You get your money or other property back by fighting the case in court! Make sure you show up to all court dates if you want to get your stuff back. If you ignore the case, then the judge will just let the prosecutor keep the property. But when you show up to fight the case, the prosecutor has to prove to the court by clear and convincing evidence that the money or other property were used in, or earned by, some sort of illegal activity (19.2-386.10). This is called the burden of proof that the prosecutor has. They don’t have to show as much evidence to prove their case as they would in a criminal case, but they do have to be more convincing than somebody would in a regular lawsuit.

Sometimes it can be really hard for the prosecutor to prove that the stuff they took was connected to illegal activity, so they will wait until your criminal case is over before trying to get a court order to keep the property that they took. Even if the prosecutor can prove that the money or property was connected to something illegal, he or she may be willing to settle the case with you by splitting the money or property, if possible. A civil forfeiture lawyer can help you by speeding up the process to get some or all of your money back. Just because the prosecutor wants to wait to decide whether to give your money back does not mean that you have to wait to fight your case. You should discuss with your lawyer whether you should wait to fight the case, or whether it would be better to fight to get your stuff back right away.

What if the Police Took my Property When They Arrested Somebody Else?

If you weren’t charged in any criminal case, and the police don’t suspect that you were involved in any way, then you also have a right to get your property back. The laws set out specific exceptions to the forfeitures (19.2-386.8). Even if you’re not charged with a crime or suspected of criminal activity, you should still contact a lawyer to help you decide the best way to get your property back. Sometimes your lawyer can contact the police or the prosecutor directly, and convince them to agree to give the property back if they can show that you were not involved in the criminal activity. But in other cases, you might need to go to court and convince the judge that you weren’t connected to the criminal activity and that you are the rightful and innocent owner of the property. Whether you think you’re suspected of a crime or not, you should talk to a lawyer to help you decide the best way to protect your property rights in court.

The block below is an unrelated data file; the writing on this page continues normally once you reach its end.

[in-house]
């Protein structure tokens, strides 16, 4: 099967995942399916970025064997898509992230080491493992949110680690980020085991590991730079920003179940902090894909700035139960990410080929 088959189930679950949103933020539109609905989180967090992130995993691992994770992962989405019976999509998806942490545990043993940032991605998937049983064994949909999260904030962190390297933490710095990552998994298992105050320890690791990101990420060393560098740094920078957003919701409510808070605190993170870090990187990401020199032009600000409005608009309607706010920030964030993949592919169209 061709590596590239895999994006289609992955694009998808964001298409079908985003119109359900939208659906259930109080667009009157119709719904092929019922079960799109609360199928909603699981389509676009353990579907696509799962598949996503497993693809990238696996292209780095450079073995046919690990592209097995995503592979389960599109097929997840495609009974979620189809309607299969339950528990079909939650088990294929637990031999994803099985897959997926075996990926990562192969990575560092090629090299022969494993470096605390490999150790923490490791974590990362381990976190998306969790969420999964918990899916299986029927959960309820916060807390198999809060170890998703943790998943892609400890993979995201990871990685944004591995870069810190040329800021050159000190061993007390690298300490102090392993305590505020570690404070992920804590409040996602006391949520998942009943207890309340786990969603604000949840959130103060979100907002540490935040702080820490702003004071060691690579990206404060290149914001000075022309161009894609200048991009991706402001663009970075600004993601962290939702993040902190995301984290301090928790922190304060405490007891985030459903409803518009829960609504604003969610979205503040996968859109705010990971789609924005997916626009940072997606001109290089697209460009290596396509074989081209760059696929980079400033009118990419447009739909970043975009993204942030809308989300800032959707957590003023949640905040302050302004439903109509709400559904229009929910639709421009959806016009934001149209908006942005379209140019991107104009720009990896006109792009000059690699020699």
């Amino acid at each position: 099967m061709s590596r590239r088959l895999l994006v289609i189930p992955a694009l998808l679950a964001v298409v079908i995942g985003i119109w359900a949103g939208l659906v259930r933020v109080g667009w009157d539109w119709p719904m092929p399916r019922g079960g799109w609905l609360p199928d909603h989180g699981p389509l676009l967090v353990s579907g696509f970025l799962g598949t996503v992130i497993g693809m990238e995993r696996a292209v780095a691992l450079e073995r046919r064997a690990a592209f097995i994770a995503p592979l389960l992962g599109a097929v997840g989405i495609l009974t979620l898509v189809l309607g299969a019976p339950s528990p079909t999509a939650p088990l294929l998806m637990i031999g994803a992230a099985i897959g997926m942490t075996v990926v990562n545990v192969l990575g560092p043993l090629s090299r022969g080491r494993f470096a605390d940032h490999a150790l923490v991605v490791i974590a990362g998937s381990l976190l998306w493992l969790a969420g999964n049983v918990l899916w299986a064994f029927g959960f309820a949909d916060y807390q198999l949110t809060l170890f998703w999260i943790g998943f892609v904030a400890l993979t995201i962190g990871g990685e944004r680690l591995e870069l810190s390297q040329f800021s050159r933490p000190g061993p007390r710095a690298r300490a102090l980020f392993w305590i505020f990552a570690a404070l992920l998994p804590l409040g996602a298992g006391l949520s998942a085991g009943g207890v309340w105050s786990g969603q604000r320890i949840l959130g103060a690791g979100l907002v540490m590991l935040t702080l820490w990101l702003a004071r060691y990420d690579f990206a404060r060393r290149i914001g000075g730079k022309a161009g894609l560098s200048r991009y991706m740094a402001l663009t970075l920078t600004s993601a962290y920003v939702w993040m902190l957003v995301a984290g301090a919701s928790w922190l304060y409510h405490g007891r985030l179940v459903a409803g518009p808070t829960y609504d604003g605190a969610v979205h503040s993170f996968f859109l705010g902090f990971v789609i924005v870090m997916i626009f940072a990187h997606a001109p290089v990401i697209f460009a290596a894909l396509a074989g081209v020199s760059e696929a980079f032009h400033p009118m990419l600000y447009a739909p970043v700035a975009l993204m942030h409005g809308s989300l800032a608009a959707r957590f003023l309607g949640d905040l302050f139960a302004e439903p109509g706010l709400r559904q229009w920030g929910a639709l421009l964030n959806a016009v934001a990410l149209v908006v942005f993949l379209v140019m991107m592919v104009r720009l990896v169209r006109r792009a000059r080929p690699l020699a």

How can a Lawyer Help me?

A civil forfeiture lawyer can help you get some or all of your money back by fighting for you in court and negotiating with the prosecutor. The rules for these civil cases are very different from criminal cases, so it is important that you choose a lawyer who is familiar with these rules. A civil forfeiture lawyer can request documents from the prosecutor, issue interrogatories to the prosecutor that require police officers to provide written answers to questions under oath, and even conduct in-person interviews or depositions of the police officers involved in your case. Sometimes this information helps to convince the prosecutor that the money or property was not connected to anything illegal and that he or she should give it back, or it could even get information that can help you in your criminal case.

Your civil forfeiture lawyer will advise you that requesting this information from the prosecutor means that the prosecutor can request information from you. Any information that a prosecutor gets from you in the civil case can be used against you in a criminal case. But your civil forfeiture lawyer will know how to protect your rights through this process, and make sure that your criminal case is protected while you fight to get your property back. You may have to give some information or answer some questions, but you still have the constitutional right not to answer questions about things that might incriminate you.

The Police Just Took all my Money – how can I Afford to pay a Lawyer?

Depending on what was seized by police, your lawyer may charge an hourly rate, a flat fee, or a contingent fee, or a combination of those types of fees. A contingent fee is where the lawyer gets paid out of the amount of money that she is able to get back from the police for you. This might be a good option, depending on the amount of money that was taken by the police, how likely the lawyer thinks it is that you’ll be able to get the money back, and how much work the lawyer thinks it will take to get the money back. You should talk to your lawyer about what kind of fee makes the most sense in your particular case.

If the police have taken any property from you, it is important that you contact a knowledgeable and experienced civil asset forfeiture lawyer right away. Your lawyer will help you defend against any criminal charges, and also fight to protect your property rights and keep what is rightfully yours.